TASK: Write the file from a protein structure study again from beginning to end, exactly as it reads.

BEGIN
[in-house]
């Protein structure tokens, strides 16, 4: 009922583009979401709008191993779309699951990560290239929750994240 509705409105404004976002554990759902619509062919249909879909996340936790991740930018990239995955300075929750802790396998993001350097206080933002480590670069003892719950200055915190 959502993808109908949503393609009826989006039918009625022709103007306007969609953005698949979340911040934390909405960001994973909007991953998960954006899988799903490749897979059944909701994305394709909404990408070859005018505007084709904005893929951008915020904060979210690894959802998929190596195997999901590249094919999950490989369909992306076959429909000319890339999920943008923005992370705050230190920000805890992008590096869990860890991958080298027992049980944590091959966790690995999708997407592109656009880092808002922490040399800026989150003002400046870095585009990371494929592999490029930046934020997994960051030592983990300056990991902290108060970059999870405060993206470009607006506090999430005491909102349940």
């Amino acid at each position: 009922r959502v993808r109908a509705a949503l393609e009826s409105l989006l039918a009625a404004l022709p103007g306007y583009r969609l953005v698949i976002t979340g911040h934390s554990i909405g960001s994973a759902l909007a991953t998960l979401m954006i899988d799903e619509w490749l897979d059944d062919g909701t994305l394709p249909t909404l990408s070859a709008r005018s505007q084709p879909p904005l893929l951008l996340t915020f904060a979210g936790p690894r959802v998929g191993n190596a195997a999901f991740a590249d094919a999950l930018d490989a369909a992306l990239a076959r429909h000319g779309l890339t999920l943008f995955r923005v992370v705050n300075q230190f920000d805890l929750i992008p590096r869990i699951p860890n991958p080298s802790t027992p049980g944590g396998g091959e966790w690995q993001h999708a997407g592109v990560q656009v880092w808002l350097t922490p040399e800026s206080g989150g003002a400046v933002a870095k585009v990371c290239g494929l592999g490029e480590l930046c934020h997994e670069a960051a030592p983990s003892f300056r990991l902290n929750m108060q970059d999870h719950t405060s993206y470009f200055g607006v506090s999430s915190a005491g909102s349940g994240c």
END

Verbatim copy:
[in-house]
């Protein structure tokens, strides 16, 4: 009922583009979401709008191993779309699951990560290239929750994240 509705409105404004976002554990759902619509062919249909879909996340936790991740930018990239995955300075929750802790396998993001350097206080933002480590670069003892719950200055915190 959502993808109908949503393609009826989006039918009625022709103007306007969609953005698949979340911040934390909405960001994973909007991953998960954006899988799903490749897979059944909701994305394709909404990408070859005018505007084709904005893929951008915020904060979210690894959802998929190596195997999901590249094919999950490989369909992306076959429909000319890339999920943008923005992370705050230190920000805890992008590096869990860890991958080298027992049980944590091959966790690995999708997407592109656009880092808002922490040399800026989150003002400046870095585009990371494929592999490029930046934020997994960051030592983990300056990991902290108060970059999870405060993206470009607006506090999430005491909102349940």
């Amino acid at each position: 009922r959502v993808r109908a509705a949503l393609e009826s409105l989006l039918a009625a404004l022709p103007g306007y583009r969609l953005v698949i976002t979340g911040h934390s554990i909405g960001s994973a759902l909007a991953t998960l979401m954006i899988d799903e619509w490749l897979d059944d062919g909701t994305l394709p249909t909404l990408s070859a709008r005018s505007q084709p879909p904005l893929l951008l996340t915020f904060a979210g936790p690894r959802v998929g191993n190596a195997a999901f991740a590249d094919a999950l930018d490989a369909a992306l990239a076959r429909h000319g779309l890339t999920l943008f995955r923005v992370v705050n300075q230190f920000d805890l929750i992008p590096r869990i699951p860890n991958p080298s802790t027992p049980g944590g396998g091959e966790w690995q993001h999708a997407g592109v990560q656009v880092w808002l350097t922490p040399e800026s206080g989150g003002a400046v933002a870095k585009v990371c290239g494929l592999g490029e480590l930046c934020h997994e670069a960051a030592p983990s003892f300056r990991l902290n929750m108060q970059d999870h719950t405060s993206y470009f200055g607006v506090s999430s915190a005491g909102s349940g994240c």